'This Week' Transcript: Obama Adviser David Axelrod and Sens. Jim DeMint and Robert Menendez

What this really emancipates are nonprofit advocacy corporations such as the Sierra Club. I pick that not at random because the Sierra Club was fined $28,000 in Florida last year for falling afoul of the incomprehensible, that-thick set of regulations on our political speech.

DONALDSON: Poor Sierra Club, but how about Goldman Sachs? I agree in this case with Mr. Bumble, of Dickens fame. The law is an ass, an idiot.

Here's what the Supreme Court has said. Let's take Mr. Blankfein, who's in charge of Goldman Sachs. He can only give $2,400 of his own money directly to a candidate, but now Goldman Sachs can give millions directly. What if they don't like...

MORAN: They can't give to the candidate. They can spend it for ads in favor of the candidate.

DONALDSON: Yes, exactly. That's right. But they can spend and say, "This man, Barney Frank, has gone too far in trying to restrict us. Let's defeat him. Vote for X." But Blankfein can't give but $2,400. Now, what sense does that make, to say that a corporation, a legal entity, has freedom of speech to give all this money, but I don't?

ROBERTS: Well, and it's not like -- it's not like we're looking for money in politics. It's not like that, you know, we're just starving for cash. You know, the politics is awash in money, and that is really one of the biggest problems.

One of the reasons we've had the kind of stalemates that we've had on Capitol Hill and the reasons that people are doing things that voters don't like very much is because they're spending so much of their time out fundraising, all the time dealing with funders, and not necessarily dealing with the public.

DONALDSON: Yes, but the money needs to be -- have some equality here.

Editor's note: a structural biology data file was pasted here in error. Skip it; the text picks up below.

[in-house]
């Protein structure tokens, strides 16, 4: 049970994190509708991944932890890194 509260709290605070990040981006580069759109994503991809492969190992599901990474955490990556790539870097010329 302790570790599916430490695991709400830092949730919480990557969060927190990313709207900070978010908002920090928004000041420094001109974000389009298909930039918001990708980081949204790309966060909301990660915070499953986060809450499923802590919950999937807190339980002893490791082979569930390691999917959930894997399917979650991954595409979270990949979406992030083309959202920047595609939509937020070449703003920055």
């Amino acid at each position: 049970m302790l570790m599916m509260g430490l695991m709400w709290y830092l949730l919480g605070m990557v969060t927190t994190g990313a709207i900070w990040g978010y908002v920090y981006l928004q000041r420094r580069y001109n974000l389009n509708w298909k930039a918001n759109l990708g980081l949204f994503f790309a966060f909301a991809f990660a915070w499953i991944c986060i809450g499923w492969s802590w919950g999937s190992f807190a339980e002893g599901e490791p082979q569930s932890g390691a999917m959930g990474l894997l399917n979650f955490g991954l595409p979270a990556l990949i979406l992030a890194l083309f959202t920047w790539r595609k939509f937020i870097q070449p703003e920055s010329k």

DOWD: I don't know the -- I don't know the, obviously, constitutional law part. The practical application of this is, first, it's not as if news is that corporations and labor unions aren't influencing the process.

Do they have a First Amendment right to, like, influence it more directly? Yes, I think somebody can make that argument, but they are influencing the process. They hire lobbyists. They hire a public affairs firm. They contribute to candidates. They do all that kind of stuff.

I think what this is, is more of an incumbency protection net. Corporations and most large entities will side, as they usually do, with the incumbent, because that's where they think their bread is buttered.

(CROSSTALK)

MORAN: And here's the concern, George. Let me just challenge -- because you're the advocate on this. The concern is not just in elections, but when they take votes.

ROBERTS: Sure.

MORAN: They're going take a vote, and they're going to know that, if they vote the wrong way, Wall Street can spend against them, the insurance industry can spend against them, directly, right up to the day of the election.

WILL: A mountain of social science has failed to demonstrate that campaign contributions as opposed to the convictions of the legislator and of his constituents determine how someone votes.

Cokie says we're awash in money. All federal elections last year, $5 billion, Congress up to the president, exactly -- almost exactly what the country spends on tortilla chips. This is not -- we're not awash in money. This is a rich country.

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